Friday, February 27, 2009

Namatjira POI #1

There aren't many painters or art critics who would have claimed that Namatjira was original or innovative. It's not possible, nor fair to read and comment on his painting through western eyes and standards, measures, scales and ideas about what is or is not high art. The notion of the 'noble savage' has been digested, and is long become dust. Namatjira has been the impetus for social, anthropological and ethical debate for three generations now, there are a million opinions and many, many volumes written relating to his life and relationships to his own people, europeans and the art of Australia.

This was a fairly direct attempt at a portrait of Albert Namatjira that I did back in 2003. As I mentioned in the previous post; he was the first watercolourist I was introduced to as a kid. It was his watercolour landscapes of the Western MacDonnells that sparked my lifelong interest in the medium. His was delicate and sensitive touch which is in keeping with the traditional art of the Arrente.
He has a pretty tragic story of being missionized and introduced to grog by the white fellas and then jail for drinking related social misdemeanours.


Blogger Sandy Maudlin said...

So good to see your work here again. It's gorgeous and I love it.

February 27, 2009 at 6:29 PM  
Blogger David Burge said...

Hey Sandy, thanks for your presence! I have enormous respect for you as a very fine watercolourist.

February 27, 2009 at 8:08 PM  
Blogger Clive said...

I live a sheltered life...I've got to look this guy up. Also love the small sketches below from your new home in A S's.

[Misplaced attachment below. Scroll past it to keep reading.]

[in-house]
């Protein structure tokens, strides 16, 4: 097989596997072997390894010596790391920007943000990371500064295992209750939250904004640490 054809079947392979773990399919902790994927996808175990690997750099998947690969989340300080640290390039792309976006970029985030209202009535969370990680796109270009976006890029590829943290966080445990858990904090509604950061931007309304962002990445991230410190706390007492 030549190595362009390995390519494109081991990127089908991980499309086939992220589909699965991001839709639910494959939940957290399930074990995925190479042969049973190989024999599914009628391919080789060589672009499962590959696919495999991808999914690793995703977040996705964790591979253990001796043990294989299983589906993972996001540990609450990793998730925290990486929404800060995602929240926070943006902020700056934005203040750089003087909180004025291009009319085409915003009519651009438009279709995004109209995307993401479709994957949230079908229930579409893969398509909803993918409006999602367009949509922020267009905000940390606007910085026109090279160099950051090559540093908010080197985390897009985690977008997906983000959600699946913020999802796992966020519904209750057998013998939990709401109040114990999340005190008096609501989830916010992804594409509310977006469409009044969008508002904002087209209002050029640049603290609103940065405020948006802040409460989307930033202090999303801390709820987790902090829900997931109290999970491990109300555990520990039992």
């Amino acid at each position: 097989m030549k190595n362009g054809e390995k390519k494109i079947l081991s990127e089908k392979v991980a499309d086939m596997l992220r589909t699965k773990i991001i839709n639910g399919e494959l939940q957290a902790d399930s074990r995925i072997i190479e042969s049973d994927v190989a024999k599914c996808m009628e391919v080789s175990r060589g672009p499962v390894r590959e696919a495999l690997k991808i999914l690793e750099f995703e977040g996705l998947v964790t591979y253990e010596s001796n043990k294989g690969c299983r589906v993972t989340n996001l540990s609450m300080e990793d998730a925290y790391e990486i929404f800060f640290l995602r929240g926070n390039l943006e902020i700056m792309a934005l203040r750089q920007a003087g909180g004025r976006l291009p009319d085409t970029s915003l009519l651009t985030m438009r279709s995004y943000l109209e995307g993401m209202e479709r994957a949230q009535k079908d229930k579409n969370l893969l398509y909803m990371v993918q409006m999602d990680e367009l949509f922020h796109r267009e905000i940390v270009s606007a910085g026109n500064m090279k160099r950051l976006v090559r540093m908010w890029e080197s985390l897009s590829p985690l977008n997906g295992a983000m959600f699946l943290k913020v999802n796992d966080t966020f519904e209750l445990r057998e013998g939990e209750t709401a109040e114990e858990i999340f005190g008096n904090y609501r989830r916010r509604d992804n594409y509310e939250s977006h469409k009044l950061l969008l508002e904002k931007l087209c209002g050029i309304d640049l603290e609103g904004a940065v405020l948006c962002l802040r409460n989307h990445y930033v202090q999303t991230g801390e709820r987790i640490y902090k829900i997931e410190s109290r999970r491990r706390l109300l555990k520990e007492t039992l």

March 2, 2009 at 7:05 AM  
Blogger William K. Moore said...

Soft touch with heavy hitting impact - what a portrait! Love the color transitions and your mastery of edges - once again. It's good to have heroes and other motive forces acting as an incentive for change and improvement. One reason my library is filled with personal favorite painters and writers. I enjoy viewing this work of one of your heroes David -

March 2, 2009 at 9:27 AM  
Blogger David Burge said...

Hey Clive, Don't worry mate, not being aware of Namatjira is not unusual outside of Australia.
Even within the Australian art community many are not aware of his life and those that are deny it:)
His watercolours are immediately recognisable which contradicts what critics have written about him.

Cheers Bill, I think I've painted two artists in 20 years. I'd be difficult to find two more diverse characters.
The hyper-schnozelled oft controversial british Art Nouveau artist Aubrey Beardsley and Namatjira.
Both oddities in different ways.
Will post Beardsley next for amusement.
It'd be a slight exaggeration to claim either of them as personal "heros" though.
Lets call them 'persons of interest'

March 2, 2009 at 7:22 PM  
Blogger perugina said...

Extraordinarily beautiful in handling David una sensitivita` enorme che mi colpisce - a sensitivity which strikes me.

March 3, 2009 at 3:50 PM  
Blogger Nick said...

I remember this, a truly bizarre portrait in the best sense of the word. It's unfinished by the standards of your average painter, but it's all said with an economy of strokes and essentials. It also captures the man's startling appearance and ancestry. As I believe he was your introduction to watercolor, it is fitting you found a place for him in the personal gallery.